Mogadishu — THERE are doubts over the prospects of free and fair elections in the self-declared autonomous state of Somaliland after government imposed a shutdown of social media. The elections are set for today (Monday) and the shutdown is in force until results are published.
It is unclear when the outcome of the third presidential poll since independence from Somalia in 1991 will be announced. The government of outgoing President, Ahmed Mohamed Mohamoud, has justified the ban on the grounds that election commentary may spark violence or the proliferation of "fake news" but rights groups insist the public's access to information is key to free and fair elections.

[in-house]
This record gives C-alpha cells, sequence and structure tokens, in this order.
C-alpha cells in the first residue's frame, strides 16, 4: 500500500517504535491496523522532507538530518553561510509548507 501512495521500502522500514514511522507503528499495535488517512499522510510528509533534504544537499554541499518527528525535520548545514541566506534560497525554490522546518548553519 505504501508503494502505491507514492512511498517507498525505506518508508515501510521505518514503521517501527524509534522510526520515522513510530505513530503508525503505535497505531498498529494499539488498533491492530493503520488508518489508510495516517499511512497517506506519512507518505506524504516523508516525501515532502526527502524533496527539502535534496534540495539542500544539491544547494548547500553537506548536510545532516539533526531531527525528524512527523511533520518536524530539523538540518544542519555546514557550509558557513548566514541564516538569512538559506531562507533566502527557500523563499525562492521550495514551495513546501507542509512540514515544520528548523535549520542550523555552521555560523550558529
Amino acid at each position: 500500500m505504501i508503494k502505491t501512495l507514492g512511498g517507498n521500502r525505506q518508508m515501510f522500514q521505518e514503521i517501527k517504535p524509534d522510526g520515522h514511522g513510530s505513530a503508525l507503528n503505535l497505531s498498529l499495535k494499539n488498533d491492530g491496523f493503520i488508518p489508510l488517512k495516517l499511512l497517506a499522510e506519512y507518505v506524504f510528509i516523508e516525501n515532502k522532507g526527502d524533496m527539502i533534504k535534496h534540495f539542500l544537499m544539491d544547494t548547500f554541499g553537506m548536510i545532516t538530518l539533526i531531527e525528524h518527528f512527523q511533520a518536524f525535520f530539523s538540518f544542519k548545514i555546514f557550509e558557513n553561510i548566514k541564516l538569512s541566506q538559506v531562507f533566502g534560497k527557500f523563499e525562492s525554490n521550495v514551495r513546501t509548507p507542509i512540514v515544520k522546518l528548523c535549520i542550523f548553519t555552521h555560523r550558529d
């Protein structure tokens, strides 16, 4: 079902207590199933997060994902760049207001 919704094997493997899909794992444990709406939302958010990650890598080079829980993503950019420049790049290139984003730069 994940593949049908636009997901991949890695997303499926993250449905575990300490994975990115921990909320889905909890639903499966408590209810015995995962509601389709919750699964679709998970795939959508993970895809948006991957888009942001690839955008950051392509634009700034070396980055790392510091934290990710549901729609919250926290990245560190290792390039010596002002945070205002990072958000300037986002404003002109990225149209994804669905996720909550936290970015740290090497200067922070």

A joint declaration by inter-governmental experts on freedom of expression states that shutting down entire parts of communications systems could never be justified under human rights law. Laetitia Bader, human rights advocate, said authorities must acknowledge the critical role the internet played in its development and democratisation process.
"If they are concerned about the spread of fake news and social unrest, they can disseminate accurate information and discourage violence," she said. Bader said Somaliland had the chance to conduct elections in a manner that promoted genuine participation. "It should step back from taking measures that would thwart this."
Elections in the country of 3,5 million people were scheduled for March but were postponed due to drought. The internet shutdown is a first in Somaliland but not in the region.
Telecommunications authorities in Ethiopia, South Sudan and Sudan have deliberately blocked the internet for days or longer during periods of social unrest and elections.